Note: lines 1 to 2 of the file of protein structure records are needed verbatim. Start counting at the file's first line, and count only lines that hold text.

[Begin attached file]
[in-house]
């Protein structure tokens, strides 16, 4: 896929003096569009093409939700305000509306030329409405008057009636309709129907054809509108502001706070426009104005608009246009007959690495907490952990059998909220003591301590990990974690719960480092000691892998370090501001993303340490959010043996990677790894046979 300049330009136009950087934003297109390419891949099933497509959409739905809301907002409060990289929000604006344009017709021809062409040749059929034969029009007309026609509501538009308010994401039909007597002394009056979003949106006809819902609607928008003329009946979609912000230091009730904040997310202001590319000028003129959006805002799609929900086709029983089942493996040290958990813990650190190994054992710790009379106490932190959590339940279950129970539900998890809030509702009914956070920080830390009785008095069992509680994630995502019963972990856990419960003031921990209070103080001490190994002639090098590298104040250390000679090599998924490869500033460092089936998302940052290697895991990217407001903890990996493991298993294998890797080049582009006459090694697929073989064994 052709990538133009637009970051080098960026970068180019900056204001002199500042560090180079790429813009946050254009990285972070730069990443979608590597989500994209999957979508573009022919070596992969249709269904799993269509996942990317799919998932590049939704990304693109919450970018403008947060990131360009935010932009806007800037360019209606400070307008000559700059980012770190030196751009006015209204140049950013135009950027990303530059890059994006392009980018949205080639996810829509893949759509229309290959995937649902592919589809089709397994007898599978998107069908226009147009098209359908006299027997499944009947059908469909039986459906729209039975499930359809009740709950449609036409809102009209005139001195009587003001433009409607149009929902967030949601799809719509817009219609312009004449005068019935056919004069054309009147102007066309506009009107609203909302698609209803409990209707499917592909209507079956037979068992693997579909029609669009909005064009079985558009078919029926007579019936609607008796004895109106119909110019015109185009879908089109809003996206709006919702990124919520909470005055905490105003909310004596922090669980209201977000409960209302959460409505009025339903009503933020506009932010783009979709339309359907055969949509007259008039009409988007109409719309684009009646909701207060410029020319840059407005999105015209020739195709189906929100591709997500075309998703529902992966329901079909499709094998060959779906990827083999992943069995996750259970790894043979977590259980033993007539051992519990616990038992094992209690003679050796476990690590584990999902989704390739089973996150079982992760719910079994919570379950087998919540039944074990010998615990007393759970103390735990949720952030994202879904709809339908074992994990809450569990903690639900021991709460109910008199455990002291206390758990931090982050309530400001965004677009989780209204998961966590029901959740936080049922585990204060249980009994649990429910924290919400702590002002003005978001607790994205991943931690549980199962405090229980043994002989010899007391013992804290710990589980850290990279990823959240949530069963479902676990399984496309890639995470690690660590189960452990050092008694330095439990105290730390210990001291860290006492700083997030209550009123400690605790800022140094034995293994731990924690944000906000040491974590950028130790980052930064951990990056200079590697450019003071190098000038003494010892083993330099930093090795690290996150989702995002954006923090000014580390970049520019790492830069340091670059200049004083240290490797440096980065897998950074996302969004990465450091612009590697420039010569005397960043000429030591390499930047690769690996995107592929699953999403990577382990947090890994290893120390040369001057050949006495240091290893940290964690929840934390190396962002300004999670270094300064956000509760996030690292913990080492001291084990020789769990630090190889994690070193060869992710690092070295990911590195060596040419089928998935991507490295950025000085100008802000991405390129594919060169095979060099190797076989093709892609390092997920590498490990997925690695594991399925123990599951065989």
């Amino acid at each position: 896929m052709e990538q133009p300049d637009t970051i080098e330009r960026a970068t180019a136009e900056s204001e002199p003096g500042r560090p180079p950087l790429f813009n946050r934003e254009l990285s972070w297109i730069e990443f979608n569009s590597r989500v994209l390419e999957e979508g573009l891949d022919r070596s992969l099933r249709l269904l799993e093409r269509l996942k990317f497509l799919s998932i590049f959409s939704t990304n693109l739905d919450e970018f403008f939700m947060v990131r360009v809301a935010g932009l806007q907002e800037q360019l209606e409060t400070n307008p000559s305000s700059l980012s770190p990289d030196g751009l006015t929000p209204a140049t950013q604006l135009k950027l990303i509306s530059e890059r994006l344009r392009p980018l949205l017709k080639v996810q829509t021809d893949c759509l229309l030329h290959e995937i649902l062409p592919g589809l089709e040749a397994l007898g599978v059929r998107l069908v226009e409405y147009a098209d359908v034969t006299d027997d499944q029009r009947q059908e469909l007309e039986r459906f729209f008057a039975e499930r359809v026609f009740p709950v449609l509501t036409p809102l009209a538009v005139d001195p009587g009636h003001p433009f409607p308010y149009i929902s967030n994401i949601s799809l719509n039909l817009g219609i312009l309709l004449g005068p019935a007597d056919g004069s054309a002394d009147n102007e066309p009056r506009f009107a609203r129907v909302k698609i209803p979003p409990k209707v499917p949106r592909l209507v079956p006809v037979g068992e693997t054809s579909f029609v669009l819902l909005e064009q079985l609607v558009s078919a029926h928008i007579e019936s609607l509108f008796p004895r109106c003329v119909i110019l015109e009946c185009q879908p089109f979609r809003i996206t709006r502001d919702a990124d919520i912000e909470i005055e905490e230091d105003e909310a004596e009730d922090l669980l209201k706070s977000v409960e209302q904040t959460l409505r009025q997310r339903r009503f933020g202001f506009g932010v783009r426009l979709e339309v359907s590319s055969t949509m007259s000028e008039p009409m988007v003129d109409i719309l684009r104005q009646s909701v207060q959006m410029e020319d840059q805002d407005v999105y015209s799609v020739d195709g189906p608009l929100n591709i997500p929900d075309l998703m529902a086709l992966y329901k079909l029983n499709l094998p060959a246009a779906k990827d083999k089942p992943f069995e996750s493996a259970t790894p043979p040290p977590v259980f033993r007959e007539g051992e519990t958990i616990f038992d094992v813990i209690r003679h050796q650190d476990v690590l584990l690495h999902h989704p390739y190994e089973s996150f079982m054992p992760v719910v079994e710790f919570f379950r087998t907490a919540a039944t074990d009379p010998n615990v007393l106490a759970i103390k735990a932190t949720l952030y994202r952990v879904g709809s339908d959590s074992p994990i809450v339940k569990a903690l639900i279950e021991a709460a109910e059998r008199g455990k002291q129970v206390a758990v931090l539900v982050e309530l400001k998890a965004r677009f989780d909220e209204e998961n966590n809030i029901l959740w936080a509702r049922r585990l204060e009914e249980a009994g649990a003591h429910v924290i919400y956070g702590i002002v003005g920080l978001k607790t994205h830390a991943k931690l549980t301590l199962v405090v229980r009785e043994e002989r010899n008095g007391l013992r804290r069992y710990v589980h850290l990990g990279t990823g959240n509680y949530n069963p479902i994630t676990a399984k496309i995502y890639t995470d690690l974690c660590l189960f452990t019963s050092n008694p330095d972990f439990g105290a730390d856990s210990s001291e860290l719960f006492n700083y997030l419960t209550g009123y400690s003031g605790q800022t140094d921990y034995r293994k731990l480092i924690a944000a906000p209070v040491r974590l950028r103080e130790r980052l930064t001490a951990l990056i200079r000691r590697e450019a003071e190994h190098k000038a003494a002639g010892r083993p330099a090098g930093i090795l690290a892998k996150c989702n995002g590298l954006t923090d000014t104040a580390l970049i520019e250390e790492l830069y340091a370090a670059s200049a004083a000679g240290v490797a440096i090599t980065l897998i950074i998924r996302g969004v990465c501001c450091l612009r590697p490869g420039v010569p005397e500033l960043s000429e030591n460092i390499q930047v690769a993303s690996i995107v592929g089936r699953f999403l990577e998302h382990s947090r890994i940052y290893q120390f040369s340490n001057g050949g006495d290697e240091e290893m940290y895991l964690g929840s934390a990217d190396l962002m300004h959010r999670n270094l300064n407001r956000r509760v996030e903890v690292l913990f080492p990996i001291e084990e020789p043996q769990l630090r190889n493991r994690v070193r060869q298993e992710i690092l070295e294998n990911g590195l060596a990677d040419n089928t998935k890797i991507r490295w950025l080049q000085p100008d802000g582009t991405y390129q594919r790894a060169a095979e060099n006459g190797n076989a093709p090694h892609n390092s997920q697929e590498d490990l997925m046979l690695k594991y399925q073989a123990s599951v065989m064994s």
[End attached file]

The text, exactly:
[in-house]
């Protein structure tokens, strides 16, 4: 896929003096569009093409939700305000509306030329409405008057009636309709129907054809509108502001706070426009104005608009246009007959690495907490952990059998909220003591301590990990974690719960480092000691892998370090501001993303340490959010043996990677790894046979 300049330009136009950087934003297109390419891949099933497509959409739905809301907002409060990289929000604006344009017709021809062409040749059929034969029009007309026609509501538009308010994401039909007597002394009056979003949106006809819902609607928008003329009946979609912000230091009730904040997310202001590319000028003129959006805002799609929900086709029983089942493996040290958990813990650190190994054992710790009379106490932190959590339940279950129970539900998890809030509702009914956070920080830390009785008095069992509680994630995502019963972990856990419960003031921990209070103080001490190994002639090098590298104040250390000679090599998924490869500033460092089936998302940052290697895991990217407001903890990996493991298993294998890797080049582009006459090694697929073989064994 052709990538133009637009970051080098960026970068180019900056204001002199500042560090180079790429813009946050254009990285972070730069990443979608590597989500994209999957979508573009022919070596992969249709269904799993269509996942990317799919998932590049939704990304693109919450970018403008947060990131360009935010932009806007800037360019209606400070307008000559700059980012770190030196751009006015209204140049950013135009950027990303530059890059994006392009980018949205080639996810829509893949759509229309290959995937649902592919589809089709397994007898599978998107069908226009147009098209359908006299027997499944009947059908469909039986459906729209039975499930359809009740709950449609036409809102009209005139001195009587003001433009409607149009929902967030949601799809719509817009219609312009004449005068019935056919004069054309009147102007066309506009009107609203909302698609209803409990209707499917592909209507079956037979068992693997579909029609669009909005064009079985558009078919029926007579019936609607008796004895109106119909110019015109185009879908089109809003996206709006919702990124919520909470005055905490105003909310004596922090669980209201977000409960209302959460409505009025339903009503933020506009932010783009979709339309359907055969949509007259008039009409988007109409719309684009009646909701207060410029020319840059407005999105015209020739195709189906929100591709997500075309998703529902992966329901079909499709094998060959779906990827083999992943069995996750259970790894043979977590259980033993007539051992519990616990038992094992209690003679050796476990690590584990999902989704390739089973996150079982992760719910079994919570379950087998919540039944074990010998615990007393759970103390735990949720952030994202879904709809339908074992994990809450569990903690639900021991709460109910008199455990002291206390758990931090982050309530400001965004677009989780209204998961966590029901959740936080049922585990204060249980009994649990429910924290919400702590002002003005978001607790994205991943931690549980199962405090229980043994002989010899007391013992804290710990589980850290990279990823959240949530069963479902676990399984496309890639995470690690660590189960452990050092008694330095439990105290730390210990001291860290006492700083997030209550009123400690605790800022140094034995293994731990924690944000906000040491974590950028130790980052930064951990990056200079590697450019003071190098000038003494010892083993330099930093090795690290996150989702995002954006923090000014580390970049520019790492830069340091670059200049004083240290490797440096980065897998950074996302969004990465450091612009590697420039010569005397960043000429030591390499930047690769690996995107592929699953999403990577382990947090890994290893120390040369001057050949006495240091290893940290964690929840934390190396962002300004999670270094300064956000509760996030690292913990080492001291084990020789769990630090190889994690070193060869992710690092070295990911590195060596040419089928998935991507490295950025000085100008802000991405390129594919060169095979060099190797076989093709892609390092997920590498490990997925690695594991399925123990599951065989």